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Nigerian Oil Worker Unions Strike To Protest Security Conditions


Thousands of oil workers in Nigeria are striking to protest violence and kidnappings in the country's oil-rich Niger Delta region.

Union members stayed away from their workplaces Wednesday, the first day of a called three-day strike. Long lines also formed at filling stations as Nigerians prepared for possible fuel shortages.

Oil workers say loading at several export terminals has been suspended, but industry officials say the strike has not seriously affected production.

The two main unions representing field workers and management want the government to improve safety at oil industry facilities in the Niger Delta. Leaders of the unions say they will meet Thursday to consider new government proposals on security. They may also decide whether to end the strike early.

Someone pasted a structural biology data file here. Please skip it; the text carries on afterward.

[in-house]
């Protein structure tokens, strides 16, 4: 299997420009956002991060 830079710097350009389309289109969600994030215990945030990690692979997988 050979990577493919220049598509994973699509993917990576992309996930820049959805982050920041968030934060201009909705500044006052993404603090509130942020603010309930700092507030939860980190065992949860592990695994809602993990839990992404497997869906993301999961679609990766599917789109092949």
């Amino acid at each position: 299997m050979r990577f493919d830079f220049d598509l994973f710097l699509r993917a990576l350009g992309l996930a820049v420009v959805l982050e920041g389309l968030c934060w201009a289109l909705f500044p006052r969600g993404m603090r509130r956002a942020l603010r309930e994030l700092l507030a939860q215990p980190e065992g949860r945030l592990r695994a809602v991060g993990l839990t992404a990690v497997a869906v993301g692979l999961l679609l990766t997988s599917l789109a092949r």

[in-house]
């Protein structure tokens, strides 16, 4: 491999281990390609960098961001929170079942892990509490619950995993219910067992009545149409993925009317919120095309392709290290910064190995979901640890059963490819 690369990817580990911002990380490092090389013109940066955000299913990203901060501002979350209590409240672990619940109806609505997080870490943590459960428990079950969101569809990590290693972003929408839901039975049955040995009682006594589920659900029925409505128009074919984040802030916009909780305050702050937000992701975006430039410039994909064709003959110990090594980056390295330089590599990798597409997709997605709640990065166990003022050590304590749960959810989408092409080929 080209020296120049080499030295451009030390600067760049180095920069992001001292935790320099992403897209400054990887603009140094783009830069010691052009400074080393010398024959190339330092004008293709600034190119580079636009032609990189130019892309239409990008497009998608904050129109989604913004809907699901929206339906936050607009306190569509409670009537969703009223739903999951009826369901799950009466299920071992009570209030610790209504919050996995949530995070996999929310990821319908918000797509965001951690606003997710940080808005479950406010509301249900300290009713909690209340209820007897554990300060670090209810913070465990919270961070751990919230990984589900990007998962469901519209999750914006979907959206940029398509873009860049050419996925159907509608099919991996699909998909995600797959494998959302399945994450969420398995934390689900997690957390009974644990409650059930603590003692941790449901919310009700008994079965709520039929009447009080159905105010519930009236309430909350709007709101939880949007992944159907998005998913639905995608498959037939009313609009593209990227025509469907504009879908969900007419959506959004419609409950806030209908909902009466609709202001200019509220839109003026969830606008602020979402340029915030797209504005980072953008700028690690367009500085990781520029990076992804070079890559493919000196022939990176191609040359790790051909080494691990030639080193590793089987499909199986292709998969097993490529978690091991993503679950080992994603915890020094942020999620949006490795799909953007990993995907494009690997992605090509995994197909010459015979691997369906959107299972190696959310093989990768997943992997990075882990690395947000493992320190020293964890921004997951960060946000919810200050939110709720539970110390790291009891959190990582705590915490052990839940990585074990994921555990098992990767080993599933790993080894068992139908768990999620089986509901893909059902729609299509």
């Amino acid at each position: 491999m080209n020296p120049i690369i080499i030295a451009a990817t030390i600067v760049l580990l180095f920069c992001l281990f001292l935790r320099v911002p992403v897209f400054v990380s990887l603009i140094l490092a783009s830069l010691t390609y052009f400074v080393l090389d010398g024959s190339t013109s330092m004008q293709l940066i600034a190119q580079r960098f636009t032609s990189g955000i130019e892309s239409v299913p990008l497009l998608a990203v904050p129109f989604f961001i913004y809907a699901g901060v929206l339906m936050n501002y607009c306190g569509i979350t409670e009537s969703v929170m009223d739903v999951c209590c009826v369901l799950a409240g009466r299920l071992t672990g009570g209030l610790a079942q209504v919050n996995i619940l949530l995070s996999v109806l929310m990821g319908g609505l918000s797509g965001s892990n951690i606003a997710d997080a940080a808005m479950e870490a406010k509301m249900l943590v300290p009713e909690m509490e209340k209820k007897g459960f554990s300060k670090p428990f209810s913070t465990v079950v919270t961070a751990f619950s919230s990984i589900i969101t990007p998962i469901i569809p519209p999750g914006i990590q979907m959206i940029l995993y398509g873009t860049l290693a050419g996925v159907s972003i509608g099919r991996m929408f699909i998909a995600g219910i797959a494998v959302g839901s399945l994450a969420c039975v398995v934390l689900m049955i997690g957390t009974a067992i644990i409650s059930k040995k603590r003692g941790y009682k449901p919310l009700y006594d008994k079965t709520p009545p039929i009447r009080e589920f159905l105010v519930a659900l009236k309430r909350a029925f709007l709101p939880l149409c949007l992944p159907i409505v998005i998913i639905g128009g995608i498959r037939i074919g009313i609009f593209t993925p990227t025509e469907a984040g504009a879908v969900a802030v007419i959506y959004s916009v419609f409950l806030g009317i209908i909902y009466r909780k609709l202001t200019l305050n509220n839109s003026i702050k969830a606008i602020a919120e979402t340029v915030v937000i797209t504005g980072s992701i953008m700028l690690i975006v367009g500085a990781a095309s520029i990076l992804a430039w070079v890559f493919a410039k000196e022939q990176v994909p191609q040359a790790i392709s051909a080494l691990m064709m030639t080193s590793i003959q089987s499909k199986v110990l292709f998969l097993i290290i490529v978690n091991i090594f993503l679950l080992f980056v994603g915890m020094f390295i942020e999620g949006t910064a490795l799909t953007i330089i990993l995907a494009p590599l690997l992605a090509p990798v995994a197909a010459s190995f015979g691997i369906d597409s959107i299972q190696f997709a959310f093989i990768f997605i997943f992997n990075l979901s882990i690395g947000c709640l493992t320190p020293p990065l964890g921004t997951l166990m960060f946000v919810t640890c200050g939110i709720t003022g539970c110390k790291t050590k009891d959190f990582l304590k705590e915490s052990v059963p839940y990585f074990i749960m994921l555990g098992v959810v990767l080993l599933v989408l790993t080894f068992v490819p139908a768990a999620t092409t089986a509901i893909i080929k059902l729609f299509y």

On Tuesday, gunman killed a Nigerian oil worker when they attacked a boat carrying workers affiliated with U.S. energy giant Chevron.

Niger Delta militant groups say they want local communities to get a greater share of the region's oil wealth. However, many of the recent kidnappings are believed to have been carried out strictly for ransom money.

Nigeria is Africa's largest oil producer. The attacks have reduced output by some 800,000 barrels per day - nearly a third of the country's normal production.

Some information for this report was provided by AFP and Reuters.

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